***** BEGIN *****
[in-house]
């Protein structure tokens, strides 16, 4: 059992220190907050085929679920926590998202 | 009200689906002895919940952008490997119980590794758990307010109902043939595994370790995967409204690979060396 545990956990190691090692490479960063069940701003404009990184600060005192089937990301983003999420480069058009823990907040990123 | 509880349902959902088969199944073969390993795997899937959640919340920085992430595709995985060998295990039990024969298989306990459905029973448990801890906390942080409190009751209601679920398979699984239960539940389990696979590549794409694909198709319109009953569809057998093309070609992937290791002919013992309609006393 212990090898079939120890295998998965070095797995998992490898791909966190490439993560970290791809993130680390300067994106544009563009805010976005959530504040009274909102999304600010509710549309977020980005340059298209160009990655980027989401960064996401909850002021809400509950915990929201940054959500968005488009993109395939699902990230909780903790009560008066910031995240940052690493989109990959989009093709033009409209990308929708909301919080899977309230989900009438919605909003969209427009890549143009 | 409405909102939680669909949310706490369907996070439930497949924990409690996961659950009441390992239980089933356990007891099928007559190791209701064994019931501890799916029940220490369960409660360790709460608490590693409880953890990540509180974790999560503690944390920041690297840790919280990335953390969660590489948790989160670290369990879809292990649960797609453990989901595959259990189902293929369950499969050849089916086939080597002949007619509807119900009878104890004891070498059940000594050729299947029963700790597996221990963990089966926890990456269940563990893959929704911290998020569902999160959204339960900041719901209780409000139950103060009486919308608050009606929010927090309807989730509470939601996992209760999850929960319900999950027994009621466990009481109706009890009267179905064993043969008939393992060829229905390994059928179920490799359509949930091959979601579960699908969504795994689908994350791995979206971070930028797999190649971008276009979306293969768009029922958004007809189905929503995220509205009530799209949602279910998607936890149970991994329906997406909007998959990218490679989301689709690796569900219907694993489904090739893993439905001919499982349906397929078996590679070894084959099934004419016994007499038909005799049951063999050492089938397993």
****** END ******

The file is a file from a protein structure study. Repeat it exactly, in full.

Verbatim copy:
[in-house]
């Protein structure tokens, strides 16, 4: 059992220190907050085929679920926590998202 | 009200689906002895919940952008490997119980590794758990307010109902043939595994370790995967409204690979060396 545990956990190691090692490479960063069940701003404009990184600060005192089937990301983003999420480069058009823990907040990123 | 509880349902959902088969199944073969390993795997899937959640919340920085992430595709995985060998295990039990024969298989306990459905029973448990801890906390942080409190009751209601679920398979699984239960539940389990696979590549794409694909198709319109009953569809057998093309070609992937290791002919013992309609006393 212990090898079939120890295998998965070095797995998992490898791909966190490439993560970290791809993130680390300067994106544009563009805010976005959530504040009274909102999304600010509710549309977020980005340059298209160009990655980027989401960064996401909850002021809400509950915990929201940054959500968005488009993109395939699902990230909780903790009560008066910031995240940052690493989109990959989009093709033009409209990308929708909301919080899977309230989900009438919605909003969209427009890549143009 | 409405909102939680669909949310706490369907996070439930497949924990409690996961659950009441390992239980089933356990007891099928007559190791209701064994019931501890799916029940220490369960409660360790709460608490590693409880953890990540509180974790999560503690944390920041690297840790919280990335953390969660590489948790989160670290369990879809292990649960797609453990989901595959259990189902293929369950499969050849089916086939080597002949007619509807119900009878104890004891070498059940000594050729299947029963700790597996221990963990089966926890990456269940563990893959929704911290998020569902999160959204339960900041719901209780409000139950103060009486919308608050009606929010927090309807989730509470939601996992209760999850929960319900999950027994009621466990009481109706009890009267179905064993043969008939393992060829229905390994059928179920490799359509949930091959979601579960699908969504795994689908994350791995979206971070930028797999190649971008276009979306293969768009029922958004007809189905929503995220509205009530799209949602279910998607936890149970991994329906997406909007998959990218490679989301689709690796569900219907694993489904090739893993439905001919499982349906397929078996590679070894084959099934004419016994007499038909005799049951063999050492089938397993």